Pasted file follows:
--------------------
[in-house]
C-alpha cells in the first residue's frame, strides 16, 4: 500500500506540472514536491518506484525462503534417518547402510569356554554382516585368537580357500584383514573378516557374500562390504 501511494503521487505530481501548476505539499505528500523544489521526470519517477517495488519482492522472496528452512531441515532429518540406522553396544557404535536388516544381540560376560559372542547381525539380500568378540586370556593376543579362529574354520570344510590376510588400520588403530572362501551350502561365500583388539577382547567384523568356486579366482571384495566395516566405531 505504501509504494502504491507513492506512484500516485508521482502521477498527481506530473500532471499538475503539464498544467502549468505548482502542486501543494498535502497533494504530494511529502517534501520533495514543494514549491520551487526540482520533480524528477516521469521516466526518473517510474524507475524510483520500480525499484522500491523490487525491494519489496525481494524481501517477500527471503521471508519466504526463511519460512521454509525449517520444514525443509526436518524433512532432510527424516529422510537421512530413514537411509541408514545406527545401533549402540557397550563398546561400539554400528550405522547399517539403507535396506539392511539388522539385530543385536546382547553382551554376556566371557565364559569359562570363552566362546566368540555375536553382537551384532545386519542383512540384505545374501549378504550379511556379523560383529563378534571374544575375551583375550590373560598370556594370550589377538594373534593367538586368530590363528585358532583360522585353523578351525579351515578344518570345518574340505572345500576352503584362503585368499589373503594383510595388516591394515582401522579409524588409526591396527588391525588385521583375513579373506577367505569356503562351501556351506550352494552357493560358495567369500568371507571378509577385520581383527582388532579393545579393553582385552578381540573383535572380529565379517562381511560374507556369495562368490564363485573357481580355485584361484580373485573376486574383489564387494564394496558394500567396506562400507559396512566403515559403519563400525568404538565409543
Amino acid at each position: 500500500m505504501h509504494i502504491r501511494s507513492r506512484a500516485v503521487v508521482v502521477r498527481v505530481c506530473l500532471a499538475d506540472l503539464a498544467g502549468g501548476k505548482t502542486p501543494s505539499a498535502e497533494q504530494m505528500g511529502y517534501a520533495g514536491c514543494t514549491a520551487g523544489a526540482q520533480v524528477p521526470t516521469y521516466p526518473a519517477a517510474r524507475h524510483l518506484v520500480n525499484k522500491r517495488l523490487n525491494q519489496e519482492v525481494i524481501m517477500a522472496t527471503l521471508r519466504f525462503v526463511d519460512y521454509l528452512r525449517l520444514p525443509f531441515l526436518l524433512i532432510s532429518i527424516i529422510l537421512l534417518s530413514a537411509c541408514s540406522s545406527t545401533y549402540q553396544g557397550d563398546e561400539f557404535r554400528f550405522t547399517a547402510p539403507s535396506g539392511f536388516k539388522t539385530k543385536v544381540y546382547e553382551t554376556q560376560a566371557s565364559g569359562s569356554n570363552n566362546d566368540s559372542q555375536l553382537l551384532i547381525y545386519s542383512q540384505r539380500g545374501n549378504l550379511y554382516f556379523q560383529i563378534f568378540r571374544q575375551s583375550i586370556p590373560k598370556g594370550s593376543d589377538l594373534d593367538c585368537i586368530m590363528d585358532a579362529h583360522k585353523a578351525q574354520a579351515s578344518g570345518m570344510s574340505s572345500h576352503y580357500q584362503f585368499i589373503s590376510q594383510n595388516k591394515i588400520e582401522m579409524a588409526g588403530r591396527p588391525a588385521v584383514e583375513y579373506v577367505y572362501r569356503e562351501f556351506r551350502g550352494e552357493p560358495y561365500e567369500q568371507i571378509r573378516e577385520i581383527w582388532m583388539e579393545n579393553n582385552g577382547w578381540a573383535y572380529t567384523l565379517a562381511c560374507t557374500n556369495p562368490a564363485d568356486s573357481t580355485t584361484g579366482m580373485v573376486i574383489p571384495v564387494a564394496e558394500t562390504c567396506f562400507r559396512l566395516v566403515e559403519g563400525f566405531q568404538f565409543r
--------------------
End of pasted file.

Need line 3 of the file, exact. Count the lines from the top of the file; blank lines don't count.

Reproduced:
Amino acid at each position: 500500500m505504501h509504494i502504491r501511494s507513492r506512484a500516485v503521487v508521482v502521477r498527481v505530481c506530473l500532471a499538475d506540472l503539464a498544467g502549468g501548476k505548482t502542486p501543494s505539499a498535502e497533494q504530494m505528500g511529502y517534501a520533495g514536491c514543494t514549491a520551487g523544489a526540482q520533480v524528477p521526470t516521469y521516466p526518473a519517477a517510474r524507475h524510483l518506484v520500480n525499484k522500491r517495488l523490487n525491494q519489496e519482492v525481494i524481501m517477500a522472496t527471503l521471508r519466504f525462503v526463511d519460512y521454509l528452512r525449517l520444514p525443509f531441515l526436518l524433512i532432510s532429518i527424516i529422510l537421512l534417518s530413514a537411509c541408514s540406522s545406527t545401533y549402540q553396544g557397550d563398546e561400539f557404535r554400528f550405522t547399517a547402510p539403507s535396506g539392511f536388516k539388522t539385530k543385536v544381540y546382547e553382551t554376556q560376560a566371557s565364559g569359562s569356554n570363552n566362546d566368540s559372542q555375536l553382537l551384532i547381525y545386519s542383512q540384505r539380500g545374501n549378504l550379511y554382516f556379523q560383529i563378534f568378540r571374544q575375551s583375550i586370556p590373560k598370556g594370550s593376543d589377538l594373534d593367538c585368537i586368530m590363528d585358532a579362529h583360522k585353523a578351525q574354520a579351515s578344518g570345518m570344510s574340505s572345500h576352503y580357500q584362503f585368499i589373503s590376510q594383510n595388516k591394515i588400520e582401522m579409524a588409526g588403530r591396527p588391525a588385521v584383514e583375513y579373506v577367505y572362501r569356503e562351501f556351506r551350502g550352494e552357493p560358495y561365500e567369500q568371507i571378509r573378516e577385520i581383527w582388532m583388539e579393545n579393553n582385552g577382547w578381540a573383535y572380529t567384523l565379517a562381511c560374507t557374500n556369495p562368490a564363485d568356486s573357481t580355485t584361484g579366482m580373485v573376486i574383489p571384495v564387494a564394496e558394500t562390504c567396506f562400507r559396512l566395516v566403515e559403519g563400525f566405531q568404538f565409543r